(photo courtesy of the Sonny Falcon family)
Nose-to-tail cookery has been around since the very first animal was butchered. The last thing anyone wanted to do was waste precious protein.
Few understood this better than the vaqueros of North America. These horsemen were also cattle herders from Spanish Mexico (originally the Iberian Peninsula) who first came to the Southwest region in the late 1600-1700’s. Their traditions remain to this day and were the original foundation for the modern cowboy.
It should come as no surprise then, that a popular Southwestern entrée (technically from Texas to Arizona) was born from these very roots. Originally known along the Rio Grande River Valley as arracheras (grilled skirt steak) the tough but tasty skirt steak was considered trimmings to be giving to the ranch hands or other day laborers after butcher and slaughter, while the better cuts were kept for sale.
Because of their typically tougher nature, fresh squeezed lime juice was used as a natural tenderizer and other flavors like onion, garlic, chile peppers (ancho, guajillo, jalapeno, serrano, etc.) and salt were added to season the beef. After allowing the skirt steak to rest for an hour or two (basically enough time for the fire to die down a bit), the long, thin skirt steaks were cooked over the hot coals (not open flame) of the vaquero’s campfire.
This dish is the undisputed precursor to the modern fajita that skyrocketed in popularity in the 1990’s throughout North America. But, why the name change?
“Arrachera” is the Spanish name for the cut of meat that we refer to in as “skirt steak”. It’s the cut of meat that comes from the diaphragm area of the animal, the muscle that separates the heart and abdominal cavities of the cow.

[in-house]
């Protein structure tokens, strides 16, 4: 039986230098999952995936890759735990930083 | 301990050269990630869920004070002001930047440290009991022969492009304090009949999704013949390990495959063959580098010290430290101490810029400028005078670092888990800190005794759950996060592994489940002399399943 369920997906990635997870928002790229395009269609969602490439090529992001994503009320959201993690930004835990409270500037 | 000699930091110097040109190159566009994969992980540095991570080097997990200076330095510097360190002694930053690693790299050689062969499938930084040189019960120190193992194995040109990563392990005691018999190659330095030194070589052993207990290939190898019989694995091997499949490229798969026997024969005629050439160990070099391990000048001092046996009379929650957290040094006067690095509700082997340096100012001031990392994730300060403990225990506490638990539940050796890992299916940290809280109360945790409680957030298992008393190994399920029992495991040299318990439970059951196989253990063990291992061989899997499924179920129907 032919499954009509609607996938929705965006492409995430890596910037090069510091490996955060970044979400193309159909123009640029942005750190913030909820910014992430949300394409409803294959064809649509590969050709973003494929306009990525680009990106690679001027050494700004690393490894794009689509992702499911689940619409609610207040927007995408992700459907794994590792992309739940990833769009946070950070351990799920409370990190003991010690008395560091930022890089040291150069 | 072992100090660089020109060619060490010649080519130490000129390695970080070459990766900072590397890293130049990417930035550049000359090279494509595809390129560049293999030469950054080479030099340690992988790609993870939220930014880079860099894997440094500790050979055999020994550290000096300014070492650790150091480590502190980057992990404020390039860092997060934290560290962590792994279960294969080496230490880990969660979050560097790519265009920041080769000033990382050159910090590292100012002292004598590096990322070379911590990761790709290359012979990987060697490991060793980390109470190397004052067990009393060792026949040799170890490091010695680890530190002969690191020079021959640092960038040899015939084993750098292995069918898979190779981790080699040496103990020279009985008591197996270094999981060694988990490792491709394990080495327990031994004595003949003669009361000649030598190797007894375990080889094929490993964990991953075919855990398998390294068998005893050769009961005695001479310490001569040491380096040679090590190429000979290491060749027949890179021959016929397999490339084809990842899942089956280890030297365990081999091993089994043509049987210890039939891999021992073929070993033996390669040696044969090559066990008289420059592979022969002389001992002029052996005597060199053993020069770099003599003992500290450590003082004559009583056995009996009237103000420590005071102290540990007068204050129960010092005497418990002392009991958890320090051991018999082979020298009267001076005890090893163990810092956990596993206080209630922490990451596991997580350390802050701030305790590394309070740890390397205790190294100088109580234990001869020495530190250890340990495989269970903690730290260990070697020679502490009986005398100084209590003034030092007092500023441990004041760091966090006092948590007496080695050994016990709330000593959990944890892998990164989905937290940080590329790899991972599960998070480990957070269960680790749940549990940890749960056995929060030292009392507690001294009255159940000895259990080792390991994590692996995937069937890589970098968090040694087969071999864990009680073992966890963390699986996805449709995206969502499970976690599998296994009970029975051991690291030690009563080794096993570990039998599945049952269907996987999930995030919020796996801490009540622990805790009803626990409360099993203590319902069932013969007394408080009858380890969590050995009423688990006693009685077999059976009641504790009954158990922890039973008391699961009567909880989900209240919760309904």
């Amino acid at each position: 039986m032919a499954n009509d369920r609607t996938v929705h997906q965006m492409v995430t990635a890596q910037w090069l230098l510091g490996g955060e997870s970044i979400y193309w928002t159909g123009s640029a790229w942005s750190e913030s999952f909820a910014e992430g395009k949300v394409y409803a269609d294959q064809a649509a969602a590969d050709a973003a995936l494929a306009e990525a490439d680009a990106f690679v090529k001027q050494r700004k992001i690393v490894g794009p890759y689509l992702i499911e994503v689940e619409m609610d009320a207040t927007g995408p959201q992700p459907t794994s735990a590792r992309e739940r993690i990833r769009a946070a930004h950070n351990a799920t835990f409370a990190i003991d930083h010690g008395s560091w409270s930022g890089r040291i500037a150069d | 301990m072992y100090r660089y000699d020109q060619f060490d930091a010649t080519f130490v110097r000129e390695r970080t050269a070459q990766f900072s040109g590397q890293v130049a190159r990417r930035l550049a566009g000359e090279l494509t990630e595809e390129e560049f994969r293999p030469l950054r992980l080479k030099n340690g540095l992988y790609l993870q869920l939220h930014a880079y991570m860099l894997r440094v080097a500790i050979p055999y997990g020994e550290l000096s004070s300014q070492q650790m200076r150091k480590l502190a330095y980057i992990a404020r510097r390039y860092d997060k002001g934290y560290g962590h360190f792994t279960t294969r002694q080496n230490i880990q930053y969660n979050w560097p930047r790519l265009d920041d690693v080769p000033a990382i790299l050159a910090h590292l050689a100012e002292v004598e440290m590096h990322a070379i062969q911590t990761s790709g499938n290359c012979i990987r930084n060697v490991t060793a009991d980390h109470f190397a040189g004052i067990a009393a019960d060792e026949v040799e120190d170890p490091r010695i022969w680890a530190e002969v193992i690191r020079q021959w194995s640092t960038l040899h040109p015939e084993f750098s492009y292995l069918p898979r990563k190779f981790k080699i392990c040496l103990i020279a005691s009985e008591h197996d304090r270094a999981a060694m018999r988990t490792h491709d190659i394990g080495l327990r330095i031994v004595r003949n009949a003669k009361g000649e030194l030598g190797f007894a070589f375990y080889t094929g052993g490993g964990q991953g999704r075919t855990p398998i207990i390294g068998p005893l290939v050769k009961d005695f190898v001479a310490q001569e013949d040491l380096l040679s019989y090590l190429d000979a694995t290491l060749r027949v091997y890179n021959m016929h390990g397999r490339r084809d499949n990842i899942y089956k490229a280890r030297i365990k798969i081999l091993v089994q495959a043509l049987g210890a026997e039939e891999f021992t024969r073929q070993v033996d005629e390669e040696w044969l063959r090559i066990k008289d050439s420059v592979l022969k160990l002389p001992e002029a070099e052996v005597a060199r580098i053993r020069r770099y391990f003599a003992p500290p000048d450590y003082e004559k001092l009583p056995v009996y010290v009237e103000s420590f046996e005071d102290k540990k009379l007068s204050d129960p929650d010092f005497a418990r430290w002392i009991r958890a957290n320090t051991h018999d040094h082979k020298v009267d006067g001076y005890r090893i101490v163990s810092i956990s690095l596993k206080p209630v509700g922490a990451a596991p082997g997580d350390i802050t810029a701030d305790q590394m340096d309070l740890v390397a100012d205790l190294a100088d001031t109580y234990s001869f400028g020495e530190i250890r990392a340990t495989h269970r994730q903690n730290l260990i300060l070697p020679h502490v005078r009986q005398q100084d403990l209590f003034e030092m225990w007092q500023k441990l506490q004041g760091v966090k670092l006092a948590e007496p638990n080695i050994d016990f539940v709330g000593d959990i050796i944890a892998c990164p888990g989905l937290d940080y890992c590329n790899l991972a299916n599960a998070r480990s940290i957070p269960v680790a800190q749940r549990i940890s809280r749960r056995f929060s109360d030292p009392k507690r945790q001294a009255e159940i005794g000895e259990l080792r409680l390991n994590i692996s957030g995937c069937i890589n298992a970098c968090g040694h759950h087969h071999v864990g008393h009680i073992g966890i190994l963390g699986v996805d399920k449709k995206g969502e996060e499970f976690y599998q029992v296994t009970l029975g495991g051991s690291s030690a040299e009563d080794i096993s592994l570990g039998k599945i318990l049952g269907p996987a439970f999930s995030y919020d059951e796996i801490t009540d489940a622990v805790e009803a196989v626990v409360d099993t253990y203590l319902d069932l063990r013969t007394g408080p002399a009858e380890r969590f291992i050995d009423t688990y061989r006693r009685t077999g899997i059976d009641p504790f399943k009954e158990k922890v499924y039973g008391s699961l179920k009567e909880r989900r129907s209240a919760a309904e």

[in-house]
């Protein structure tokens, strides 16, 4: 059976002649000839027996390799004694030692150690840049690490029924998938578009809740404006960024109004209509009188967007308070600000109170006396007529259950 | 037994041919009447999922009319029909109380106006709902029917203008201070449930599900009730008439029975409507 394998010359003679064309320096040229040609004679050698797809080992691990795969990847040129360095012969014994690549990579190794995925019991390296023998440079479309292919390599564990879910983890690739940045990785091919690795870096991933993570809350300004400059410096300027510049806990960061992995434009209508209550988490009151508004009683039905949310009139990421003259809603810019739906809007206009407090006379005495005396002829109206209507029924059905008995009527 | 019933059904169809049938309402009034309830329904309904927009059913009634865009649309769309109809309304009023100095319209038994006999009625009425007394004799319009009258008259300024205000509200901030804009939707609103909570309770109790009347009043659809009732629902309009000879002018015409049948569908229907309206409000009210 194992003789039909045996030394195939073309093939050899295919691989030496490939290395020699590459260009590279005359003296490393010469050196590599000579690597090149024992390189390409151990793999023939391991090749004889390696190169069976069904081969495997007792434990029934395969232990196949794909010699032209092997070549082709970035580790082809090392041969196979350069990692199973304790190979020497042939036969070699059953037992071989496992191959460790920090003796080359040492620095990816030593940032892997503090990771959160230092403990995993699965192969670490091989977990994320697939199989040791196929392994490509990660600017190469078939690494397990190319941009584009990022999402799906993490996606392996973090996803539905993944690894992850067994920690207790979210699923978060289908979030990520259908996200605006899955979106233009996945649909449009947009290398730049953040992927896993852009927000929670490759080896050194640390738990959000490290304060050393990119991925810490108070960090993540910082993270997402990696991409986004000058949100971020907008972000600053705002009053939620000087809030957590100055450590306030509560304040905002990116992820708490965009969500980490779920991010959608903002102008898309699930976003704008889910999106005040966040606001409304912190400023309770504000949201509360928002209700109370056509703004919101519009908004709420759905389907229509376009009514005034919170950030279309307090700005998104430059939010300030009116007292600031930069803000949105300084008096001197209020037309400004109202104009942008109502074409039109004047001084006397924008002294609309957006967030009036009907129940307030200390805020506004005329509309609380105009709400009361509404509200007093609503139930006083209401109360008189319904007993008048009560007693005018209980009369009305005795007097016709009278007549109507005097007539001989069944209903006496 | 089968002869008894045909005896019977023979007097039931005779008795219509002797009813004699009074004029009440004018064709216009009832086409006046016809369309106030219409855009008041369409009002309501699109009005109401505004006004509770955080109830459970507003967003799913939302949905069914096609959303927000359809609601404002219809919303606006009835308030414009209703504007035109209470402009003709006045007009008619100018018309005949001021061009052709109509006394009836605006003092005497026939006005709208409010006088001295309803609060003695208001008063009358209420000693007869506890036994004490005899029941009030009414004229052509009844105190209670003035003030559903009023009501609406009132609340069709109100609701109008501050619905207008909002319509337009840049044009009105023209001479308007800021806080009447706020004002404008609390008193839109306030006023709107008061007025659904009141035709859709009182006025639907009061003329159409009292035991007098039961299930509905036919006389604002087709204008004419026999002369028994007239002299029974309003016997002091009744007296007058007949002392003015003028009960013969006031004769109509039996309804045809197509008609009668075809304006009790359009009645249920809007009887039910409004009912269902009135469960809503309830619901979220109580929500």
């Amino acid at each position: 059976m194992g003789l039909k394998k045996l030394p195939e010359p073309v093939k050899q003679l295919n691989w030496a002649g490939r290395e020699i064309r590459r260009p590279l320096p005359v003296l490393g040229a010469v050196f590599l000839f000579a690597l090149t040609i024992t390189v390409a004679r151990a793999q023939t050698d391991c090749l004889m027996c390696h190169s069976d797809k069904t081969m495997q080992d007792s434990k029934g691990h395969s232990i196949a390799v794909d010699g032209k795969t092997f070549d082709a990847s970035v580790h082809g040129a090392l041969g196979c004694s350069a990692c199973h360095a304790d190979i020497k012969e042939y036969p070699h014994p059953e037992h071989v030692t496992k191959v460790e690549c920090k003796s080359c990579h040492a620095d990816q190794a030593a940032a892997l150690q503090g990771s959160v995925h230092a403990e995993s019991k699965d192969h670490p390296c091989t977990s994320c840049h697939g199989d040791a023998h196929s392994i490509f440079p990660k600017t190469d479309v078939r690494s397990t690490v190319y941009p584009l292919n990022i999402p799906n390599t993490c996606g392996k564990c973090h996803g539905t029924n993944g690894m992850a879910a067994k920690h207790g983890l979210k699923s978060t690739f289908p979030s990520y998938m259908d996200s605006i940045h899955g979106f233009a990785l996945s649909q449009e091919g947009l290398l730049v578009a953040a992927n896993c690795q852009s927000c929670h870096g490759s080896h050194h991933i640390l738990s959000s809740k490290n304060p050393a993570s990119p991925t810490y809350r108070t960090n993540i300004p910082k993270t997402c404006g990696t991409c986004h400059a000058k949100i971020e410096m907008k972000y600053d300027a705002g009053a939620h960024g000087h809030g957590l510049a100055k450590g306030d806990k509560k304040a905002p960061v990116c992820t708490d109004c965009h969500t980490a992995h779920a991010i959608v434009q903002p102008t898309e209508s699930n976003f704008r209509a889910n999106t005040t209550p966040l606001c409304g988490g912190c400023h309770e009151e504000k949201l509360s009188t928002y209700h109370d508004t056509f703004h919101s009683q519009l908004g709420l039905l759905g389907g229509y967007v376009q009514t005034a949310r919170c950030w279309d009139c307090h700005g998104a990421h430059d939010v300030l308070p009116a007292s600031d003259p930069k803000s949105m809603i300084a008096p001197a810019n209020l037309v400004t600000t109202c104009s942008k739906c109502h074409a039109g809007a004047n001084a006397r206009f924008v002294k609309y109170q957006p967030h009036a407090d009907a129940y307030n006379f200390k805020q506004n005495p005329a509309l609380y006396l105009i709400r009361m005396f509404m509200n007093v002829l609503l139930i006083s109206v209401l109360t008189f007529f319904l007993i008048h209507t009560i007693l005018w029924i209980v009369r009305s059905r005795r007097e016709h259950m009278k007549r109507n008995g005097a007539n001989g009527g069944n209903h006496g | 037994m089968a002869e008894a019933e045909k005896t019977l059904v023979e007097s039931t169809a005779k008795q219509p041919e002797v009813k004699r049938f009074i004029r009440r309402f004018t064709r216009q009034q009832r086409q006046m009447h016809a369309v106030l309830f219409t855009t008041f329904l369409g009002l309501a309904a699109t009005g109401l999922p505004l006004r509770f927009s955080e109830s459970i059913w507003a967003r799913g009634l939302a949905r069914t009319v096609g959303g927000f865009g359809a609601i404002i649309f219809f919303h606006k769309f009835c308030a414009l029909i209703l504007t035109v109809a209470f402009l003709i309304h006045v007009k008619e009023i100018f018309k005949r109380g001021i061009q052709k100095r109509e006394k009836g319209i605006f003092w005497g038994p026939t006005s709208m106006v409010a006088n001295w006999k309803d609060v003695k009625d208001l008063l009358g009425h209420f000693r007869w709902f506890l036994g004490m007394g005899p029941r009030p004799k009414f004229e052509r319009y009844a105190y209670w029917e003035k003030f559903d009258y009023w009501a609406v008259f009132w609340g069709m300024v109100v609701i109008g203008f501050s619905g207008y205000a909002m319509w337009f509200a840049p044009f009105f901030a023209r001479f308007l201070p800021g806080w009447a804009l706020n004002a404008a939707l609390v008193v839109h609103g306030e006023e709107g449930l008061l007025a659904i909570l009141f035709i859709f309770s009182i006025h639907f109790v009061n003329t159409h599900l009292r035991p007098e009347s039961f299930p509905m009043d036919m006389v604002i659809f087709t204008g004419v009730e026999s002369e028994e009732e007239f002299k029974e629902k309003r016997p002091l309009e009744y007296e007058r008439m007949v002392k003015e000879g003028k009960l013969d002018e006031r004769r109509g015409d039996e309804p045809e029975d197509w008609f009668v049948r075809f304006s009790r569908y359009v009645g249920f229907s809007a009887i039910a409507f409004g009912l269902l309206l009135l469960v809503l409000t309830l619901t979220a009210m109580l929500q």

“Fajita” on the other hand is more of a slang term. It’s descriptive of the look of that cut of beef. Fajita is the diminutive form of the spanish word “faja” which translates to “belt” or “girdle” in English. So “little girdle” (think of a mariachi’s cumberbund/ belt here) seemed an appropriate description of the one inch thick by almost eighteen inch long skirt steak being served to those without an in-depth knowledge of butchery.
Enter Juan Antonio “Sonny” Falcon. He offered his first fajitas for sale in a concession booth in September 1969 (pictured above) and never looked back. Though he currently holds the USPTO trademark “Fajita King”, and started that empire way back in the 1960’s, we know by the anecdotal evidence that he wasn’t the first person to serve “fajitas”. He simply started the commercialization of it.
[As an aside, “Sizzling Fajitas” (skirt steak served on the blisteringly hot, single-serve, cast iron griddle) were first served in a HYATT hotel restaurant in 1983 and are still a staple menu item at HYATT properties around the country. A few years later Applebee’s and Chili’s introduced “fajitas” to the casual dining masses and we embraced them with open hearts and stomachs. Frankly, this is perhaps the only instance where describing a dish as having “Tex-Mex” origins isn’t an insult, but rather a nod to the earliest native settlers of a geographical region.]
Let’s face it, well-seasoned fajita’s aren’t easy to make as they are to eat. You want the meat to be well seasoned, to taste just right, even representative of that original arracheras recipe. But, that’s no simple task.
Have no fear, we’ve got you covered! Enter our newest offering – simple seasonings™ fajita seasoning. It’s a beautiful, well-balanced, chemical-free, gluten-free and organic blend of the basic herb, spice and chile notes that have embodied traditional arracheras/ fajitas ever since the vaqueros first sank their teeth into those delicious, juicy camp-seasoned skirt steaks.
If you’ve been craving the flavor of great fajitas, it’s time to feed that hunger! Tasty, authentic fajitas have never been easier to make at home. Order your fajita seasoning today and impress your friends this weekend…for the DIY fajita griller it doesn’t get any easier!